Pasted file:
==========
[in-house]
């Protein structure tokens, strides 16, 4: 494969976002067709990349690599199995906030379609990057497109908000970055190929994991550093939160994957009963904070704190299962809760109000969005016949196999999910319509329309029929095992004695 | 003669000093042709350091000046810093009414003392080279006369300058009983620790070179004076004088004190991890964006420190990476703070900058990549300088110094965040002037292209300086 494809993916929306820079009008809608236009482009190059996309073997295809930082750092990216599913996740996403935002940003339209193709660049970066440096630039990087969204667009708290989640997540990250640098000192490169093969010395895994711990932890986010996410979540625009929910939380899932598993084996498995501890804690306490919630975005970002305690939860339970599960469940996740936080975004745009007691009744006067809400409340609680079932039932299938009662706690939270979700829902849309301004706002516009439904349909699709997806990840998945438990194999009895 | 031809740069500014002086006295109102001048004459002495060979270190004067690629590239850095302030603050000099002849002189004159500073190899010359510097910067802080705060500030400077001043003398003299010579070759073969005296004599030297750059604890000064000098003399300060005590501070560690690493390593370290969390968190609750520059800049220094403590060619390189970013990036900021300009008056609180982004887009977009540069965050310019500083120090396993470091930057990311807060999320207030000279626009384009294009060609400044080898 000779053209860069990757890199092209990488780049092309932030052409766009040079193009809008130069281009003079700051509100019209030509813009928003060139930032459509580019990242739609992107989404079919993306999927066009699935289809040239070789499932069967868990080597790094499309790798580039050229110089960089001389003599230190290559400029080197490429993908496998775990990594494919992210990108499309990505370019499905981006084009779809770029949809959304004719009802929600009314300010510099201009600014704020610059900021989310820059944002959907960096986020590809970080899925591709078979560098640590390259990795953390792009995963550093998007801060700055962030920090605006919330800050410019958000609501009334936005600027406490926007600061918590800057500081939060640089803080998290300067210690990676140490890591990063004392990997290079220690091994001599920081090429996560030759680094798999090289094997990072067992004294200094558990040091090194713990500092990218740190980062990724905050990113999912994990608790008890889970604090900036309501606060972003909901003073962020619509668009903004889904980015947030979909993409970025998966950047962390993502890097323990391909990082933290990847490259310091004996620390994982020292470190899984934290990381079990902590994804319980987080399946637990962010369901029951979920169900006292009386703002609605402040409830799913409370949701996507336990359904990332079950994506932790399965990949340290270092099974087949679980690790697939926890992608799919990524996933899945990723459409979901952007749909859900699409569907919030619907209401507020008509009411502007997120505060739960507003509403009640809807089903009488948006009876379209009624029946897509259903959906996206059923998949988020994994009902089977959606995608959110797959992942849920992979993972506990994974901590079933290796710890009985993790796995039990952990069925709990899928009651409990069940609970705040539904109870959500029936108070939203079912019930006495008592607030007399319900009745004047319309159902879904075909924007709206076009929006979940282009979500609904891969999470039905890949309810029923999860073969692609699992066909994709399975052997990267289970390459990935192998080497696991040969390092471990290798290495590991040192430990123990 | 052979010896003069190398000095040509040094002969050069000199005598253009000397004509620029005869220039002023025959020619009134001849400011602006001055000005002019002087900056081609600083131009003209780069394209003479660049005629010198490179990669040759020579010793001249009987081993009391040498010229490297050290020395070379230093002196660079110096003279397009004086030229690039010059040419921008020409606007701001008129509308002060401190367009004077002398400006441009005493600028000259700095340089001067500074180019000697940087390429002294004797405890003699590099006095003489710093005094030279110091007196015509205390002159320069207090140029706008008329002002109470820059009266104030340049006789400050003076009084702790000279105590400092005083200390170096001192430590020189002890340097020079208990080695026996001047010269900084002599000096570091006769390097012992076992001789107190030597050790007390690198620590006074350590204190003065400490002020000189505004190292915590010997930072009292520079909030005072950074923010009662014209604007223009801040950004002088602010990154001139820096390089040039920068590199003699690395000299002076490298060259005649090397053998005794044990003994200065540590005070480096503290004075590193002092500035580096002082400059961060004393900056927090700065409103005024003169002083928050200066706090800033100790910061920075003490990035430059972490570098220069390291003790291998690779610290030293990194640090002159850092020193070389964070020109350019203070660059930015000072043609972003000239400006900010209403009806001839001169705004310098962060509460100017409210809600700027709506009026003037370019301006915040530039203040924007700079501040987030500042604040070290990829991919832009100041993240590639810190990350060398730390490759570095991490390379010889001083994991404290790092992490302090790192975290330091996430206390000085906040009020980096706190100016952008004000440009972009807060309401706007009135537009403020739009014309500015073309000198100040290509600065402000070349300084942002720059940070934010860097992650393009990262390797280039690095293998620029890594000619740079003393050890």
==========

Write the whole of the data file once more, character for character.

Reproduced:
[in-house]
């Protein structure tokens, strides 16, 4: 494969976002067709990349690599199995906030379609990057497109908000970055190929994991550093939160994957009963904070704190299962809760109000969005016949196999999910319509329309029929095992004695 | 003669000093042709350091000046810093009414003392080279006369300058009983620790070179004076004088004190991890964006420190990476703070900058990549300088110094965040002037292209300086 494809993916929306820079009008809608236009482009190059996309073997295809930082750092990216599913996740996403935002940003339209193709660049970066440096630039990087969204667009708290989640997540990250640098000192490169093969010395895994711990932890986010996410979540625009929910939380899932598993084996498995501890804690306490919630975005970002305690939860339970599960469940996740936080975004745009007691009744006067809400409340609680079932039932299938009662706690939270979700829902849309301004706002516009439904349909699709997806990840998945438990194999009895 | 031809740069500014002086006295109102001048004459002495060979270190004067690629590239850095302030603050000099002849002189004159500073190899010359510097910067802080705060500030400077001043003398003299010579070759073969005296004599030297750059604890000064000098003399300060005590501070560690690493390593370290969390968190609750520059800049220094403590060619390189970013990036900021300009008056609180982004887009977009540069965050310019500083120090396993470091930057990311807060999320207030000279626009384009294009060609400044080898 000779053209860069990757890199092209990488780049092309932030052409766009040079193009809008130069281009003079700051509100019209030509813009928003060139930032459509580019990242739609992107989404079919993306999927066009699935289809040239070789499932069967868990080597790094499309790798580039050229110089960089001389003599230190290559400029080197490429993908496998775990990594494919992210990108499309990505370019499905981006084009779809770029949809959304004719009802929600009314300010510099201009600014704020610059900021989310820059944002959907960096986020590809970080899925591709078979560098640590390259990795953390792009995963550093998007801060700055962030920090605006919330800050410019958000609501009334936005600027406490926007600061918590800057500081939060640089803080998290300067210690990676140490890591990063004392990997290079220690091994001599920081090429996560030759680094798999090289094997990072067992004294200094558990040091090194713990500092990218740190980062990724905050990113999912994990608790008890889970604090900036309501606060972003909901003073962020619509668009903004889904980015947030979909993409970025998966950047962390993502890097323990391909990082933290990847490259310091004996620390994982020292470190899984934290990381079990902590994804319980987080399946637990962010369901029951979920169900006292009386703002609605402040409830799913409370949701996507336990359904990332079950994506932790399965990949340290270092099974087949679980690790697939926890992608799919990524996933899945990723459409979901952007749909859900699409569907919030619907209401507020008509009411502007997120505060739960507003509403009640809807089903009488948006009876379209009624029946897509259903959906996206059923998949988020994994009902089977959606995608959110797959992942849920992979993972506990994974901590079933290796710890009985993790796995039990952990069925709990899928009651409990069940609970705040539904109870959500029936108070939203079912019930006495008592607030007399319900009745004047319309159902879904075909924007709206076009929006979940282009979500609904891969999470039905890949309810029923999860073969692609699992066909994709399975052997990267289970390459990935192998080497696991040969390092471990290798290495590991040192430990123990 | 052979010896003069190398000095040509040094002969050069000199005598253009000397004509620029005869220039002023025959020619009134001849400011602006001055000005002019002087900056081609600083131009003209780069394209003479660049005629010198490179990669040759020579010793001249009987081993009391040498010229490297050290020395070379230093002196660079110096003279397009004086030229690039010059040419921008020409606007701001008129509308002060401190367009004077002398400006441009005493600028000259700095340089001067500074180019000697940087390429002294004797405890003699590099006095003489710093005094030279110091007196015509205390002159320069207090140029706008008329002002109470820059009266104030340049006789400050003076009084702790000279105590400092005083200390170096001192430590020189002890340097020079208990080695026996001047010269900084002599000096570091006769390097012992076992001789107190030597050790007390690198620590006074350590204190003065400490002020000189505004190292915590010997930072009292520079909030005072950074923010009662014209604007223009801040950004002088602010990154001139820096390089040039920068590199003699690395000299002076490298060259005649090397053998005794044990003994200065540590005070480096503290004075590193002092500035580096002082400059961060004393900056927090700065409103005024003169002083928050200066706090800033100790910061920075003490990035430059972490570098220069390291003790291998690779610290030293990194640090002159850092020193070389964070020109350019203070660059930015000072043609972003000239400006900010209403009806001839001169705004310098962060509460100017409210809600700027709506009026003037370019301006915040530039203040924007700079501040987030500042604040070290990829991919832009100041993240590639810190990350060398730390490759570095991490390379010889001083994991404290790092992490302090790192975290330091996430206390000085906040009020980096706190100016952008004000440009972009807060309401706007009135537009403020739009014309500015073309000198100040290509600065402000070349300084942002720059940070934010860097992650393009990262390797280039690095293998620029890594000619740079003393050890």